How it’s done
Panettone is a traditional Italian sweet.
It has a typical cylindrical shape, its leavening is natural and its soft paste is enriched with candied fruit, orange, cedar and raisins.
In Milan until 1900 there were a large number of bakers and pastry makers. Since the 1950s, the panettone of the large distribution can be found throughout Italy, while in Milan remain many traditional artisan laboratories.
Today it has acquired international fame and is also exported as a sweet symbol of Christmas in many countries.
Milan is the place to be to taste the original panettone recipe! But how can you recognize the authentic one and choose the best panettone? Let’s find out!
How to recognize traditional panettone
Since 2003 the tradition of panettone is regulated by a product specification that set the ingredients and their minimum percentages.
The true traditional panettone must have on its packaging the Pasticceri Committee of the Milanese Tradition ‘s logo and the inscription “Pastry product, to be consumed fresh by …” in addition to the indication “without preservatives”.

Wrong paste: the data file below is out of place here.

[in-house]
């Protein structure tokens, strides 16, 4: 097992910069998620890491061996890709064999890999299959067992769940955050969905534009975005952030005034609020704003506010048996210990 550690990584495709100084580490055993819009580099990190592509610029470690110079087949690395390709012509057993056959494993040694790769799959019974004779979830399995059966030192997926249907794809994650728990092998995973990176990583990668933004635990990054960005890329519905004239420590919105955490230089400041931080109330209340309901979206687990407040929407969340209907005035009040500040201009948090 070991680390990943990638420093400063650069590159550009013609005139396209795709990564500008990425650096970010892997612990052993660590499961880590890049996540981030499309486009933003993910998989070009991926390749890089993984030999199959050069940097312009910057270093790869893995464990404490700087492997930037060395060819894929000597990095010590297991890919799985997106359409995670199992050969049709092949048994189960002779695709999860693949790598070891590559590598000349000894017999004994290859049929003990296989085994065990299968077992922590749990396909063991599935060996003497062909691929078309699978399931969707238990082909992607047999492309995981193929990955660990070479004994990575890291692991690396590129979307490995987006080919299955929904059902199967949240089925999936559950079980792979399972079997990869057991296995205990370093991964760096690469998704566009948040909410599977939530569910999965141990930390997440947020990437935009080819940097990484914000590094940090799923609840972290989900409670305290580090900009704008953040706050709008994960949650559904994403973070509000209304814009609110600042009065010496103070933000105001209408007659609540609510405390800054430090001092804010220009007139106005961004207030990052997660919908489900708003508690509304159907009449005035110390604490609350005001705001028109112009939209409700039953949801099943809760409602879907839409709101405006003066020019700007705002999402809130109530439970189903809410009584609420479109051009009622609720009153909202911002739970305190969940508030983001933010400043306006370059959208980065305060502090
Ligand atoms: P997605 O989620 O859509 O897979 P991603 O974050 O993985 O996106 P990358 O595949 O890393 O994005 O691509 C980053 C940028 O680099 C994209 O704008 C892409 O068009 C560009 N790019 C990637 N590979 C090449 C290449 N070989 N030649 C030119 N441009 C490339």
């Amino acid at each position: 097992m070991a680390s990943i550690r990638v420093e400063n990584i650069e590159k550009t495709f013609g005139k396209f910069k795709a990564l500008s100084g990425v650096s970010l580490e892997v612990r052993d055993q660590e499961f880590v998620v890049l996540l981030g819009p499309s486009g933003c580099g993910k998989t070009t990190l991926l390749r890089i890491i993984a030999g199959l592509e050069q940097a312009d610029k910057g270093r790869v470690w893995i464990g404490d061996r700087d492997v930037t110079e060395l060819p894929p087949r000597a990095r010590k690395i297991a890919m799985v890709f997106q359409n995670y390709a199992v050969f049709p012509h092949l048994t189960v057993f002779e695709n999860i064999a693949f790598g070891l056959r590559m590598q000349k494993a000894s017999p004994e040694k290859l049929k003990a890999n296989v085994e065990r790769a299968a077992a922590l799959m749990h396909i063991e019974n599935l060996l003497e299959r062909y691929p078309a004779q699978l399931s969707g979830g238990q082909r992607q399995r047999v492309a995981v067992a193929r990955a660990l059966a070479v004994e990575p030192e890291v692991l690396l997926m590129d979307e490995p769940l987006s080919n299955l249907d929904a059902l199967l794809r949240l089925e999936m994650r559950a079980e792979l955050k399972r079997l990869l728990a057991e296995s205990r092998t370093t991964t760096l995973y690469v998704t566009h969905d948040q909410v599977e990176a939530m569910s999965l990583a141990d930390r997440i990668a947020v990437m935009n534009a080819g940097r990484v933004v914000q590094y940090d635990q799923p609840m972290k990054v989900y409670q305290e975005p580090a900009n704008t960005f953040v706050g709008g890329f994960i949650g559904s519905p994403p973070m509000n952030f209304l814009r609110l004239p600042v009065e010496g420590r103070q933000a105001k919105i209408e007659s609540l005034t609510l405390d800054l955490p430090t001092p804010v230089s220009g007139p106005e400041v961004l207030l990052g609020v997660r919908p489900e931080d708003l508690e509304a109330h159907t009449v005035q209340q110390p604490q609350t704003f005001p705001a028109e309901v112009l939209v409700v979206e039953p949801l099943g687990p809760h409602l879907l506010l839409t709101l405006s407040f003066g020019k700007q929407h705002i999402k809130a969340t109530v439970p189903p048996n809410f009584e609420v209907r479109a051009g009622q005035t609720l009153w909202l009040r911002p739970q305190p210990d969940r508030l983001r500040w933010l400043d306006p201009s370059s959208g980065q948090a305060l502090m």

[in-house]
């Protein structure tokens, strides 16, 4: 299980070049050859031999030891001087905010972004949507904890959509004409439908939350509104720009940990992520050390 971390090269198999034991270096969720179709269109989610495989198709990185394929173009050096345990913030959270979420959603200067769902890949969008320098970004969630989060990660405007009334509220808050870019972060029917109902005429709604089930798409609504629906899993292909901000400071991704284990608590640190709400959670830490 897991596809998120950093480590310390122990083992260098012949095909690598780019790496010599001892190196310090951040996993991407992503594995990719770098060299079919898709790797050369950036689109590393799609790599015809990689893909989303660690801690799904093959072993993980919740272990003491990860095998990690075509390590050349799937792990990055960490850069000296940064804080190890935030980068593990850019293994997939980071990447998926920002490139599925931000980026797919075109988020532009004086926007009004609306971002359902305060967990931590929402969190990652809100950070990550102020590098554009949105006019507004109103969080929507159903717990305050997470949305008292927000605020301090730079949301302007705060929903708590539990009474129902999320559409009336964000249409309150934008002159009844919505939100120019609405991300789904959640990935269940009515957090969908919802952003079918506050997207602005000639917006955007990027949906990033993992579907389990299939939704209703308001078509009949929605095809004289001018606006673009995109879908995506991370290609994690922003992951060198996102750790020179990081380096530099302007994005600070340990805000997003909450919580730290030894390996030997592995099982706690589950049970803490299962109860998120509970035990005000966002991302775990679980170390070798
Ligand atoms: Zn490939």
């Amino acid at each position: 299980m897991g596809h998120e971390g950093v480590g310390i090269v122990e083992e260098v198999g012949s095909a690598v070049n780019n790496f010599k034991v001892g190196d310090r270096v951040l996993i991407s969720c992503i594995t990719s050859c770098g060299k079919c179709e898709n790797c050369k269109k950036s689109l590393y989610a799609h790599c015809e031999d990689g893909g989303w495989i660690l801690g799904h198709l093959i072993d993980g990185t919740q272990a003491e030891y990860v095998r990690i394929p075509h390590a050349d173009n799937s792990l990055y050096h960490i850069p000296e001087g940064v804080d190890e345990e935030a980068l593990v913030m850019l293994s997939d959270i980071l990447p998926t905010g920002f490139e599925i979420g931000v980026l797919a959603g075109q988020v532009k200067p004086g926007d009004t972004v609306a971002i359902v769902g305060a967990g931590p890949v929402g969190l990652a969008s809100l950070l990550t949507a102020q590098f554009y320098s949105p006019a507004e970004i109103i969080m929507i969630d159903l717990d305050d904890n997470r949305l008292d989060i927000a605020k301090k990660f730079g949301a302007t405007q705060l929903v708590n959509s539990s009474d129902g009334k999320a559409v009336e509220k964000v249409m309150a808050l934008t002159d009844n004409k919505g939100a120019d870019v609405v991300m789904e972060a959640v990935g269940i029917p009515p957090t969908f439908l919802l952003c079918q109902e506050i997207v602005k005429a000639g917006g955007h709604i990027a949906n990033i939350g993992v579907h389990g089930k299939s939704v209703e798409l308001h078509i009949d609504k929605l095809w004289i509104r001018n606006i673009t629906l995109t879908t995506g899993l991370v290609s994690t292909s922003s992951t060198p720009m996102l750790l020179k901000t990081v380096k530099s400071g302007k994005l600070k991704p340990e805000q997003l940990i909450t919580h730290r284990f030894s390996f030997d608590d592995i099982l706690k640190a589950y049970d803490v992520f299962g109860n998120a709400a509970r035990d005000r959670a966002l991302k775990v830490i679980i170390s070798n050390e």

Beware of the ingredients
The traditional panettone ingredients provided by the product specification are:
water, flour from producers recognized by the Committee, sugar, fresh eggs and / or pasteurized yolks, milk, cocoa butter, butter, sultanate raisins, candied orange peel, candied cedar, natural yeast and salt.
Other permitted ingredients are: honey, malt and extract of malt, vanilla and natural aromas.
History and legends
The most famous legend dates the origins of panettone back in ‘400 at the court of Ludovico il Moro. The sweet prepared for the sumptuous Christmas lunch burned, but the kitchen gourmet, Toni, managed to prepare a substitute with the remaining ingredients. So the “’l pan del Toni”, the “panettone”, was born.
Other more romantic legends, however, see two lovers or a convent of nuns as protagonists.
The consecration of panettone came in 1700 when the Cisalpina Republic favored the opening of ovens and pastries.
Until then, white bread (called mica) was only reserved to wealthy people while the poor were doomed to millet bread. The only exception was Christmas day, when all the social classes could eat the same bread, the so called pan de sciori, or pan de ton, made of pure wheat and stuffed with butter, sugar and zibibbo .
From typical Christmas sweet to film genre. The term cinepanettone is an Italian neologism that refers to a series of farcical comedy films scheduled for release annually in Italy for the Christmas period. Cinepanettone screenings have become a national seasonal ritual. Switching from pop-corn to panettone is highly recommended for the occasion.
So enjoy your panettone slice and happy holidays!